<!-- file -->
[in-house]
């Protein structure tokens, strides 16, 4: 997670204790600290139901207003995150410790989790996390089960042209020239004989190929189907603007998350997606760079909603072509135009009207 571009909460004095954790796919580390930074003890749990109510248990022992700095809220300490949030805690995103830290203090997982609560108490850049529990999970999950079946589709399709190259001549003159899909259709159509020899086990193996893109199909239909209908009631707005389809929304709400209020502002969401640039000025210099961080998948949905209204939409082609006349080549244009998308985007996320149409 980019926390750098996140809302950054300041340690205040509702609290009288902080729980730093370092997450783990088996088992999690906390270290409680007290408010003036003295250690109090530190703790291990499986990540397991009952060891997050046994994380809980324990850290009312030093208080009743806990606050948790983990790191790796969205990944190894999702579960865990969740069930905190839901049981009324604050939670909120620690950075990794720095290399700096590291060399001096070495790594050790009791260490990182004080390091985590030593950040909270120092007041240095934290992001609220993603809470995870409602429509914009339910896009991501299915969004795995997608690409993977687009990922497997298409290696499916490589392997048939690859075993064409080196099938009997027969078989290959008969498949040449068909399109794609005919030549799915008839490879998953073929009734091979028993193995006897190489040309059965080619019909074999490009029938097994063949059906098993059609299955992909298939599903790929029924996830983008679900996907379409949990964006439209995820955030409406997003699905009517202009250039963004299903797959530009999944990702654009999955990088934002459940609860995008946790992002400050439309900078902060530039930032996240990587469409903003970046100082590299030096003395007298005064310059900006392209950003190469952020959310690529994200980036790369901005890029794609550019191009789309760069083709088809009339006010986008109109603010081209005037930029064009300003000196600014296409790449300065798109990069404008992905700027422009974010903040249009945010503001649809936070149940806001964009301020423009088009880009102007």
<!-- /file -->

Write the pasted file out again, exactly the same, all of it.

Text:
[in-house]
């Protein structure tokens, strides 16, 4: 997670204790600290139901207003995150410790989790996390089960042209020239004989190929189907603007998350997606760079909603072509135009009207 571009909460004095954790796919580390930074003890749990109510248990022992700095809220300490949030805690995103830290203090997982609560108490850049529990999970999950079946589709399709190259001549003159899909259709159509020899086990193996893109199909239909209908009631707005389809929304709400209020502002969401640039000025210099961080998948949905209204939409082609006349080549244009998308985007996320149409 980019926390750098996140809302950054300041340690205040509702609290009288902080729980730093370092997450783990088996088992999690906390270290409680007290408010003036003295250690109090530190703790291990499986990540397991009952060891997050046994994380809980324990850290009312030093208080009743806990606050948790983990790191790796969205990944190894999702579960865990969740069930905190839901049981009324604050939670909120620690950075990794720095290399700096590291060399001096070495790594050790009791260490990182004080390091985590030593950040909270120092007041240095934290992001609220993603809470995870409602429509914009339910896009991501299915969004795995997608690409993977687009990922497997298409290696499916490589392997048939690859075993064409080196099938009997027969078989290959008969498949040449068909399109794609005919030549799915008839490879998953073929009734091979028993193995006897190489040309059965080619019909074999490009029938097994063949059906098993059609299955992909298939599903790929029924996830983008679900996907379409949990964006439209995820955030409406997003699905009517202009250039963004299903797959530009999944990702654009999955990088934002459940609860995008946790992002400050439309900078902060530039930032996240990587469409903003970046100082590299030096003395007298005064310059900006392209950003190469952020959310690529994200980036790369901005890029794609550019191009789309760069083709088809009339006010986008109109603010081209005037930029064009300003000196600014296409790449300065798109990069404008992905700027422009974010903040249009945010503001649809936070149940806001964009301020423009088009880009102007």